The task is very difficult though, with the thief even having to deceive Shingen’s grandson and mistresses. He succeeds admirably for a long time, but the job becomes more difficult when war looms. Shingen’s generals try to stay peaceful at the request of the late lord, but his son, Takeda Katsuyori (Ken’ichi Hagiwara), is hellbent on taking Kyoto and furious that this deceptive scheme is keeping him from his place as head of the clan.
One criticism Kagemusha has faced is that it feels quite cold compared to a lot of the rest of Kurosawa’s work. This might partially be due to the fact the story is based on historical records and the director seems keen to stay true to what actually happens, though he does take a few liberties here and there.
I think the film’s core message may also be why there’s less of a humanist side to the film though. Surprisingly, from a director whose earlier work often championed rebellious individualism, Kagemusha celebrates staying true to one’s clan. The film is about how the image of a leader or the code of an institution can be enough to rule and inspire, not necessarily a great ruler him or herself. In this way, the film is less about one great man and more about a great set of ideals, which may be more difficult to connect with on an emotional level.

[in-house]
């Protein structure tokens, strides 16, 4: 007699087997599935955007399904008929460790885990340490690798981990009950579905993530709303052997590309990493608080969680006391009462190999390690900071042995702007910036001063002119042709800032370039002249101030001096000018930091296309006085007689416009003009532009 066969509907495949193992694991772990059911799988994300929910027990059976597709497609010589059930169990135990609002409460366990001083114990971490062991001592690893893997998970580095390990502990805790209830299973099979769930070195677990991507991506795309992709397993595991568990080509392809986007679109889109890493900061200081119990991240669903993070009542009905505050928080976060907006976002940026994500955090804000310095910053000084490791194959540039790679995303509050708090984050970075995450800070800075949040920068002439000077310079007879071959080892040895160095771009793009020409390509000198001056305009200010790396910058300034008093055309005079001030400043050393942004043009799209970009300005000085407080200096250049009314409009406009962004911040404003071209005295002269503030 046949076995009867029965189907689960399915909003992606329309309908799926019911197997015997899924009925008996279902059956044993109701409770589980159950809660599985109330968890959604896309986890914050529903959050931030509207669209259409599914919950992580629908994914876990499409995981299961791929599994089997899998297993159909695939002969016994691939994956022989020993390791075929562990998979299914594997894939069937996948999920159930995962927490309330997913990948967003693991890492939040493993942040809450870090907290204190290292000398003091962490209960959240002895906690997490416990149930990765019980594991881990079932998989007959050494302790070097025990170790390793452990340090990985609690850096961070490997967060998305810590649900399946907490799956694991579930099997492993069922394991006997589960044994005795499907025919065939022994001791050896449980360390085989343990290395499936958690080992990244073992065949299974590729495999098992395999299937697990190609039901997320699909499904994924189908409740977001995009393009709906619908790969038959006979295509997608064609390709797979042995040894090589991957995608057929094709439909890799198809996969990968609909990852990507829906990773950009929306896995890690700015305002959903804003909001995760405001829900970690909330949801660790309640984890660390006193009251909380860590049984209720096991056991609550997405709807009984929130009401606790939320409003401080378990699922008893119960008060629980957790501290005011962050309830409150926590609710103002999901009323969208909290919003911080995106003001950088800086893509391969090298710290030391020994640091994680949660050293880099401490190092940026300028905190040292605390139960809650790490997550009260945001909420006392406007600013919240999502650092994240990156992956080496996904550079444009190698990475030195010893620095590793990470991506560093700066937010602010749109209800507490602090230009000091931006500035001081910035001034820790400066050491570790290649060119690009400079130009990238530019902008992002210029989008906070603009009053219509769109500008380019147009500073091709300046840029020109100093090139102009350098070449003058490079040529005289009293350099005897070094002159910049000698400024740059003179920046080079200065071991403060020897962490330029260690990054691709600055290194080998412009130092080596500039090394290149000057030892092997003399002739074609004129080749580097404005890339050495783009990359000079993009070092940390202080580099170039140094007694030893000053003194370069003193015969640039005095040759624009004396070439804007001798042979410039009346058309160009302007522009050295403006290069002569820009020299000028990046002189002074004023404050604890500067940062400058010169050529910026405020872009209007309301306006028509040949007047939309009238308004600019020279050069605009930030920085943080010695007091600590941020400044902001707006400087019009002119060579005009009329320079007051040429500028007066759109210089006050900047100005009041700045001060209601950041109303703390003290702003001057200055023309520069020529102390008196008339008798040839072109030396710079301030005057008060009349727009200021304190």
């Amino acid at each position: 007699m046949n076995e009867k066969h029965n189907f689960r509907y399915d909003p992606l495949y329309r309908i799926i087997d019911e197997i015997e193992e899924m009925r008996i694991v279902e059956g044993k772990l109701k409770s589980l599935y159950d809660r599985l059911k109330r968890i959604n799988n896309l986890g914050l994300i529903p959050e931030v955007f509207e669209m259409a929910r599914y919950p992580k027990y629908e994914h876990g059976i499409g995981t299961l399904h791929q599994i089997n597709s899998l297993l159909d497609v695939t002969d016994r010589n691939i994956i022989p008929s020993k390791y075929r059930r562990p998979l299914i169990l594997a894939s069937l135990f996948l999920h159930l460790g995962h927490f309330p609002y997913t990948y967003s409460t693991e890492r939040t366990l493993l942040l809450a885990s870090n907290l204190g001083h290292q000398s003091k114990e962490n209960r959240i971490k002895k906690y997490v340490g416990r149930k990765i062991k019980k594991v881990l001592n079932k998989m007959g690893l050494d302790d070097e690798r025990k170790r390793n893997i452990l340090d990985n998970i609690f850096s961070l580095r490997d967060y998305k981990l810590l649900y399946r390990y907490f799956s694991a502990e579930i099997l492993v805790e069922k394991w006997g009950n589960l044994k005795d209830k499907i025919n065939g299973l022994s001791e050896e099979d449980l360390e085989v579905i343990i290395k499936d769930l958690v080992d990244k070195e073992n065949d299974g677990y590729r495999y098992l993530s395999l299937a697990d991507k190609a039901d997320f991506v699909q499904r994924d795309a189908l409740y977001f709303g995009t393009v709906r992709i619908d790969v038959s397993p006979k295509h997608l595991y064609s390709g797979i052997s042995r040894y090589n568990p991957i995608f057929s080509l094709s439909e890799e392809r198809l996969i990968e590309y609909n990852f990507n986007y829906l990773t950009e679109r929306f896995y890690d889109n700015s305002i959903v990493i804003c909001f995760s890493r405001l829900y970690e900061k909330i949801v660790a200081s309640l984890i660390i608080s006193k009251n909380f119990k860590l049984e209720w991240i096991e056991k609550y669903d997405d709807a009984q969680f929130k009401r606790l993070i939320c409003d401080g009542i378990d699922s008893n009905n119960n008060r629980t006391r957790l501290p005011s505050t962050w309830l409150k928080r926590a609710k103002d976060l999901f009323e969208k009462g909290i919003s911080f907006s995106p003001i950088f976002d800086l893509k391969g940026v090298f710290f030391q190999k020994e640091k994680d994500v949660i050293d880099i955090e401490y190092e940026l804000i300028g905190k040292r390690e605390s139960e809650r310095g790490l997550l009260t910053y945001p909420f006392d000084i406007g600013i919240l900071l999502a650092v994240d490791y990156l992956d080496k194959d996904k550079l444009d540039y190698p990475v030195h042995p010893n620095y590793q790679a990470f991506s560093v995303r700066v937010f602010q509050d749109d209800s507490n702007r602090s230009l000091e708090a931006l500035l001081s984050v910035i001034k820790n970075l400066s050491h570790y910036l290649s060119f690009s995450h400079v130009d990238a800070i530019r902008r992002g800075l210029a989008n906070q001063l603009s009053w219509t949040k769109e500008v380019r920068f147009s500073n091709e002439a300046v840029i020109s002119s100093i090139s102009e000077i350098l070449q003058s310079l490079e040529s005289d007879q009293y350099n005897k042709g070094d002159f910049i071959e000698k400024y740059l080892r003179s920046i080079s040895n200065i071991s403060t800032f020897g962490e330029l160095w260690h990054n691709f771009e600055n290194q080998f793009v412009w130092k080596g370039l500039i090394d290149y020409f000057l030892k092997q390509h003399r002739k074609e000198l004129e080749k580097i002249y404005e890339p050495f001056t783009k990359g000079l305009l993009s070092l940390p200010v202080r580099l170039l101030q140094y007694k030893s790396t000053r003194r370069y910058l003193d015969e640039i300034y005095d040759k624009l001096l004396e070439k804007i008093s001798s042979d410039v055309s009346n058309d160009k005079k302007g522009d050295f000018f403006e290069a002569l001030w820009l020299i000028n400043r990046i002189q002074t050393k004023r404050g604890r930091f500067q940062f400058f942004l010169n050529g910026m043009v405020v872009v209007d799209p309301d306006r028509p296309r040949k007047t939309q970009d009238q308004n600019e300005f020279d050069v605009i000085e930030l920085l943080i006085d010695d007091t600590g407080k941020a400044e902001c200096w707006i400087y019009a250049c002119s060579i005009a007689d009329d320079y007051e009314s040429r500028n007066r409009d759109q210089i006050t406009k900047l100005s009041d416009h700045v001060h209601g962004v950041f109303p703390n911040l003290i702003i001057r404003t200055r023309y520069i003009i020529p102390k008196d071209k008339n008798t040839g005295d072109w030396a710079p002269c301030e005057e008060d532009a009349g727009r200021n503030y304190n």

There is little sentimentality or moralising here either, to point viewers in one direction. Events are instead presented as they were, letting you make your own judgements on them. Personally, though I didn’t immediately warm to the film as I did something like Seven Samurai or Yojimbo, I found Kagemusha deeply enthralling.
For one, I found the story and overall concept engrossing. The idea of having to play the part of such a famous and important figure for such a long time brings up numerous questions and moral dilemmas, and Kurosawa’s storytelling is first-rate as always. The military campaigns and names of generals and such can be difficult to get your head around but the main crux of the story is always clear, as is the relevance of key events.
Also aiding the comprehension of the various factions and armies are visual clues. Shingen’s armies are colour-coordinated, depending on the branch, and factions each have their own crests.
Speaking of visual references and colour-coordination, Kagemusha’s biggest selling point is its visuals. Kurosawa uses a rich palette of colour to bring his vision vividly to life. Most notably, there’s a stunning dream sequence in the middle of the film in which the director hand-painted strikingly bold backdrops and sets to make it seem like an oil painting come alive.
Whilst not as dynamically edited and shot as his earlier samurai films, each sequence is carefully composed and subtle movement is incorporated at times too. It’s a stunningly well-crafted film in which each shot could be framed and put on your wall. Indeed, for a long time, Kurosawa believed the project would never get funded, so he painted detailed and beautiful storyboards for the film (around 200 images) long before production, to immortalise his concept in some way. These were used to make the film once it eventually did go into production and the painterly approach shows on screen.
Though an epic production set during a turbulent time in history and focussing on warlords and their campaigns, the film is surprisingly lacking in on-screen violence. Several battles that prove to be key to the plot are not shown at all, in fact. The commentary included on this disc suggests it might be a nod to traditions of Noh theatre, of which Kurosawa was a great fan (there are two clear demonstrations of the form in the film).